Westminster Interfaith: Promoting Dialogue Between People of Faith

The agency of the Roman Catholic Diocese of Westminster for Interreligious Dialogue

Westminster Interfaith Newsletter

Issue 60 – January 2009

Dialogue between Christians and Muslims

Throughout the year, there were many local and international encounters between Christians and Muslims, among which was the long awaited Catholic-Muslim Forum, which met in Rome at the beginning of November, to discuss the theme: "Love of God, Love of Neighbour". The Forum was sponsored by the Pontifical Council for Interreligious Dialogue and brought together delegates from the 138 Muslim intellectuals and religious leaders who signed an open letter to Christian leaders in 2007. Cardinal Tauran, president of the Pontifical Council, headed the Catholic delegation, which included German Jesuit Islam expert Fr Christian Troll, author of "Muslims ask, Christians Answer" and bishops based in Lebanon, Pakistan, Syria and the United Arab Emirates. Cardinal Tauran considered that the most important of the 15 points agreed at the Forum was the one which stated that religious minorities have a right to "practise their faith in private and public" and to have their own houses of worship. The declaration also called for respect for personal "choices in matters of conscience and religion".

Also in Rome, but in October, at the Focolare Centre, some 200 Muslims and Christians met to discuss "Love and Mercy in the Bible and in the Koran". In a telegram, Pope Benedict XVI expressed the hope that the conference gave rise to "renewed cordial resolutions of fraternity and sincere commitments, in favour of mutual dialogue in respect of every human person's dignity". The Pope also invoked "the most high and merciful God to continue always guiding the steps of humanity on the path of justice and peace". Cardinal Jean-Louis Tauran, president of the Pontifical Council for Interreligious Dialogue, addressed the participants on the first day stating that interreligious dialogue "does not attempt to establish . . . a minimalist common base of religious truths", but "recognizes that everyone in search of God or the Absolute has the same dignity". He added that "thanks above all to Muslims", there was "a return of religion to the world scene". He said that dialogue between religions should be considered "almost like a pilgrimage", because "when one dialogues with a follower of another religion, it is necessary to take the attitude of someone who embarks on a path with that follower, and takes into consideration convictions about the great questions that confront every person, which are distinct from one's own". Finally, he said that it was not one's own faith that had to be questioned but rather the way of living it in daily life.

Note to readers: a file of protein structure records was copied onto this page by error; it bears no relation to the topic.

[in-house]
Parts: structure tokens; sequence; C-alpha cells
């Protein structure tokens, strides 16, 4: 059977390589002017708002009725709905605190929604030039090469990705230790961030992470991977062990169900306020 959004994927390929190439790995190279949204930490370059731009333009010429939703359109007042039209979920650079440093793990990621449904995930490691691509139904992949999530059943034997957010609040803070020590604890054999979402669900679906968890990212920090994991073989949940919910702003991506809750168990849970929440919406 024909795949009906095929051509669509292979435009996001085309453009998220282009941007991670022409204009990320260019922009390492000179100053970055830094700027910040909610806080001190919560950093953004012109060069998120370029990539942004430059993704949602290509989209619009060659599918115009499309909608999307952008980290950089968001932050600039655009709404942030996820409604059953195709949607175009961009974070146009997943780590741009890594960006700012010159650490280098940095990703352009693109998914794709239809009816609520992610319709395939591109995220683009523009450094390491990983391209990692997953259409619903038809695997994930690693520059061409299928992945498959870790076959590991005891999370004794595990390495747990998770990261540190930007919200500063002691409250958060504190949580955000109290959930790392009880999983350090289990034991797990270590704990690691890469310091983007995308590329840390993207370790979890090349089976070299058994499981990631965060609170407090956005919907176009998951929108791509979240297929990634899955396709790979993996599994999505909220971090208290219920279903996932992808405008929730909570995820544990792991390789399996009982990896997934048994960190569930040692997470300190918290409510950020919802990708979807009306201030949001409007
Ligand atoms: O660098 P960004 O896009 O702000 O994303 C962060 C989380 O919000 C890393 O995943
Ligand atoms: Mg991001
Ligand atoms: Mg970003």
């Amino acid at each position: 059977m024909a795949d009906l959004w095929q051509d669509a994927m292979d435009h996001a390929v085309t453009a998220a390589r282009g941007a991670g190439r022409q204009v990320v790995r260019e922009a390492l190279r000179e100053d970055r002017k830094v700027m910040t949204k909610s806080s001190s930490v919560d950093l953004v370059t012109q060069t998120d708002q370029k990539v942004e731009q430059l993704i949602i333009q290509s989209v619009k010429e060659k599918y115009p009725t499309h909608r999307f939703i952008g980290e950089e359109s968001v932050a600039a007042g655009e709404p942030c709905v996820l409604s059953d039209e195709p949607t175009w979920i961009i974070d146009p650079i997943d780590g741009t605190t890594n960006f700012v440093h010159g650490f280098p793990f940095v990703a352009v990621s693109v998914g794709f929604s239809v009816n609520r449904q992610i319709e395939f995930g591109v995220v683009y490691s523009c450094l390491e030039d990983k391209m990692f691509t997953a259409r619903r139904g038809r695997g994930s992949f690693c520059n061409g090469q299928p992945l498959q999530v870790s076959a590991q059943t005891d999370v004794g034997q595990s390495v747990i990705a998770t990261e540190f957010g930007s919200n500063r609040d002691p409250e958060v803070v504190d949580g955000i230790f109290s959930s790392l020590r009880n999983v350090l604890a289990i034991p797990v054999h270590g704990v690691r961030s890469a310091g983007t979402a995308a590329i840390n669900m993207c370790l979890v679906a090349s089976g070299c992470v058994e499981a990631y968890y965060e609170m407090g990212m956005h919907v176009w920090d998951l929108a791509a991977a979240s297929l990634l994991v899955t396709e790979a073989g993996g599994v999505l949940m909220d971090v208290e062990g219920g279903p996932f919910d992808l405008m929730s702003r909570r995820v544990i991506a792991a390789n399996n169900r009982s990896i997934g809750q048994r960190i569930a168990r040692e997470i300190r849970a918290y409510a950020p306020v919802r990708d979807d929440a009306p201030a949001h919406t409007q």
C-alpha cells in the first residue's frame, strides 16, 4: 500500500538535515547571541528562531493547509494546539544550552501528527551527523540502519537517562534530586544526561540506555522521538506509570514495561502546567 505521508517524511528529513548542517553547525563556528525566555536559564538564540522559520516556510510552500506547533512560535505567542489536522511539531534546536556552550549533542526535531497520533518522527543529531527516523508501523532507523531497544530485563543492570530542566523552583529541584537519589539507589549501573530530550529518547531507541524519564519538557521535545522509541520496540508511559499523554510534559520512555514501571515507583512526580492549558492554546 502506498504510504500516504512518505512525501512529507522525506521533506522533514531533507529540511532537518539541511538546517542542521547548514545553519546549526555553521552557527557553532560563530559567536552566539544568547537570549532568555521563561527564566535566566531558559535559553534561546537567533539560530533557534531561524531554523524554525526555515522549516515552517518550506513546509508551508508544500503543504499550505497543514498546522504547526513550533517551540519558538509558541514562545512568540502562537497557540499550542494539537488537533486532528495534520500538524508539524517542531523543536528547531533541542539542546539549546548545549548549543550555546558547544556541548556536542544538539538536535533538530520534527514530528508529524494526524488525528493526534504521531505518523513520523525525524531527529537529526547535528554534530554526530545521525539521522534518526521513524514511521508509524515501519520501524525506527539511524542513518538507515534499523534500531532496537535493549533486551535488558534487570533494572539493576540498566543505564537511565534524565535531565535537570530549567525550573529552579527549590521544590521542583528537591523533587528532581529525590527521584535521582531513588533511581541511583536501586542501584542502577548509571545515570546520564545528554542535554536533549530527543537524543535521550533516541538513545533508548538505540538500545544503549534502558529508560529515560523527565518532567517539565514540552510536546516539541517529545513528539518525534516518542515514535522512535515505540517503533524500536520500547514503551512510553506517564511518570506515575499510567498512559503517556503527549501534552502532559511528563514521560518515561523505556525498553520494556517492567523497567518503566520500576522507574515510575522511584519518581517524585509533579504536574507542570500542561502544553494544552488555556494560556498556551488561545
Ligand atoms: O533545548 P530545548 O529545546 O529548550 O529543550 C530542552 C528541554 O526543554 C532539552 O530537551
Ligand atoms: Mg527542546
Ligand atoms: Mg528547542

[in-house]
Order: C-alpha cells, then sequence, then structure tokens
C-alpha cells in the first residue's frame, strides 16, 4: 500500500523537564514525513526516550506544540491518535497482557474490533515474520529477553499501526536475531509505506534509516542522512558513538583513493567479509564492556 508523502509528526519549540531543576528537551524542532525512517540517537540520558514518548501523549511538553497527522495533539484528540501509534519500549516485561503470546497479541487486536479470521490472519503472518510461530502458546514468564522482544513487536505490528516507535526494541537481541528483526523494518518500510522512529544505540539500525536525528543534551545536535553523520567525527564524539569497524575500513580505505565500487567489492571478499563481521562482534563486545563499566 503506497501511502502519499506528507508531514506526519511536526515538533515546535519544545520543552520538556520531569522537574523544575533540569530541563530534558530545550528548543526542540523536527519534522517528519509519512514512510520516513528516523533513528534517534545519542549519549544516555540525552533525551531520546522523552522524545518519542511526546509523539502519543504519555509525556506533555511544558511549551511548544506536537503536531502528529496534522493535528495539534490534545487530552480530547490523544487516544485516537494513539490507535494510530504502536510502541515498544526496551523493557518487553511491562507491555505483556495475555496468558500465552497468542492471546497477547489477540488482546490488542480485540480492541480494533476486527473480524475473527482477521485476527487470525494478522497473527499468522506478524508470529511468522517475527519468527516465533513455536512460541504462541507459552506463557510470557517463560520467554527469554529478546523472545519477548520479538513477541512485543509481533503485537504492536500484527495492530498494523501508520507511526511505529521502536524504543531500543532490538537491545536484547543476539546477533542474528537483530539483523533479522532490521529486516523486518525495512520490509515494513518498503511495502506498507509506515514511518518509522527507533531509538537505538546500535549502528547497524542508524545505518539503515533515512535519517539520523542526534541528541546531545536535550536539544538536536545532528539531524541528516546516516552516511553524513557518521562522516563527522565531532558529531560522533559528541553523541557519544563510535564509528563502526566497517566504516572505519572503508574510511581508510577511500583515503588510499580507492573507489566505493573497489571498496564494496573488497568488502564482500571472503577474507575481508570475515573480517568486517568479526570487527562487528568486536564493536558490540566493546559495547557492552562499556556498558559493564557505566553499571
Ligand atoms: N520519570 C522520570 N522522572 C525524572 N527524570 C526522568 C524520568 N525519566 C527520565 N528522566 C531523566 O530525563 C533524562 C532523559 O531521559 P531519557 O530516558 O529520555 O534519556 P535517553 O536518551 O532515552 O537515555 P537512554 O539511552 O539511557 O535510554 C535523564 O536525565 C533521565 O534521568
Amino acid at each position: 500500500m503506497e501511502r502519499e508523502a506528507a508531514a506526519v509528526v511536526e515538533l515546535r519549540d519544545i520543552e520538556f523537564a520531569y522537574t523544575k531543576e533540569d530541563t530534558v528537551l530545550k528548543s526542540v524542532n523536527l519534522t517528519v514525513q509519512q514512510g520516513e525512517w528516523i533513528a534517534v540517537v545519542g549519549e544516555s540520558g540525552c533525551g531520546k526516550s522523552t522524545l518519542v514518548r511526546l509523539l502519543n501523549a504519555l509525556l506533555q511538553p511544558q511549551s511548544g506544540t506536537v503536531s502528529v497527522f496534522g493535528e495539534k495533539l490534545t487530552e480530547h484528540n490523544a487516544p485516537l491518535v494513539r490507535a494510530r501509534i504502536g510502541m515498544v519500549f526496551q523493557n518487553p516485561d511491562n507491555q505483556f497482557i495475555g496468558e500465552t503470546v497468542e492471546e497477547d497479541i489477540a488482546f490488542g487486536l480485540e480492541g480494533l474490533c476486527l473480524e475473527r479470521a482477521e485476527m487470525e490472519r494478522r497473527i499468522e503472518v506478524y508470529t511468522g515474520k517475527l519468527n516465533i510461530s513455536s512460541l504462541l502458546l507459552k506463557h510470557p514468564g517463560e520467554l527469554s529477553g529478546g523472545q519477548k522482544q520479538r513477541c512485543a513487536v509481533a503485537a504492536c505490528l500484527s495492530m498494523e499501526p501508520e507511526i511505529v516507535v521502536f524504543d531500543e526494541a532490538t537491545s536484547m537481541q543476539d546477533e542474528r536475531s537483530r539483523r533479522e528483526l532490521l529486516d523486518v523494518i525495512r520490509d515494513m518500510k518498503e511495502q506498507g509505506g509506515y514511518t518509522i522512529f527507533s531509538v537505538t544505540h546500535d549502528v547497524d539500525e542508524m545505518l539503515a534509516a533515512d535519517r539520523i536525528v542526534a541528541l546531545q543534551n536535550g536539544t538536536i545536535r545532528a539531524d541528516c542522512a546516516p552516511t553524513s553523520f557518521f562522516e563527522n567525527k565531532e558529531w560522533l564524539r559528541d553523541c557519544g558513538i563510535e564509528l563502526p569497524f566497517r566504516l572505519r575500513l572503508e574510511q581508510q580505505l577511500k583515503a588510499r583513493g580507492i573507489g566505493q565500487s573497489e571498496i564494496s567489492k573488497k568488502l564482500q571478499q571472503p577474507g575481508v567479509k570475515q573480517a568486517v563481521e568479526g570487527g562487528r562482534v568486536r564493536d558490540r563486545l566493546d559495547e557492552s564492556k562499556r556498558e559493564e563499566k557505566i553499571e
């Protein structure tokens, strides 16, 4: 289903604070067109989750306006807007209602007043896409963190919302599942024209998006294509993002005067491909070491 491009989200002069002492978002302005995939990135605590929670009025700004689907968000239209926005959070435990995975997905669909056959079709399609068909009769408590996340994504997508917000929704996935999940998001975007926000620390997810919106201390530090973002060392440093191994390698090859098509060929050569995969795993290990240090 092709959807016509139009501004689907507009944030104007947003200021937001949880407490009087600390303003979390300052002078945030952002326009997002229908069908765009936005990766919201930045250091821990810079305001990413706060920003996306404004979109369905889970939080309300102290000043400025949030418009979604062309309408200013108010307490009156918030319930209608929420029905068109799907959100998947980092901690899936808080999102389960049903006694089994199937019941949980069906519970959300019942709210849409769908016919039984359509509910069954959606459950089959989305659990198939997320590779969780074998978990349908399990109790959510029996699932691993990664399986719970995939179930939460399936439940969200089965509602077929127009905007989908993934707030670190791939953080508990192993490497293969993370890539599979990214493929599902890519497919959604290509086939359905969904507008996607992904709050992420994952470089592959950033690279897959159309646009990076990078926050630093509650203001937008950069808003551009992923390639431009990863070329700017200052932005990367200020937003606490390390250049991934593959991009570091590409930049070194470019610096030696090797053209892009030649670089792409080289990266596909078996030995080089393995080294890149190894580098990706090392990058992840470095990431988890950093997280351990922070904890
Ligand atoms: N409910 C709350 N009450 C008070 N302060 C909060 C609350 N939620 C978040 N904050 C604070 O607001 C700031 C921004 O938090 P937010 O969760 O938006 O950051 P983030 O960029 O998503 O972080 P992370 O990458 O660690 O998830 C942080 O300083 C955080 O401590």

Towards the end of October, a Christian-Muslim Conference was being held in Mechelin, Belgium, on "Being a citizen of Europe and a person of faith". This conference brought together around 45 Muslims and Christians from 16 countries of Europe. The organisers of the meeting were the Committee for Relations with Muslims in Europe of the European Bishops' Conferences and the Conference of European Churches. It occurred as an event within the European Year of Intercultural Dialogue and the 60th anniversary of the UN Universal Declaration on Human Rights. It was supported financially by the European Union.

Members of the conference affirmed that Christians and Muslims were citizens and believers not citizens or believers and they pledged to work hand in hand with the state to which they belonged and to build bridges across cultures and faiths. In conclusion, they said, "Europe is called to be a laboratory of learning for both Muslims and Christians".

In London, St Ethelburga's Centre for Reconciliation and Peace is at the heart of the dialogue with Islam and other faiths. Many courses and meetings between Christians and Muslims take place there. The Centre is located in an ancient Anglican church, which was destroyed by an IRA bomb in 1993 and later rebuilt as a space for experimental encounter between faiths. Close to the old building is a Bedouin tent, a place where people from different faiths come together to "explore differences, transform conflicts, and to build firm foundations for collaboration".


Return to top         Return to Newletter

Valid XHTML 1.0 Strict    Valid CSS!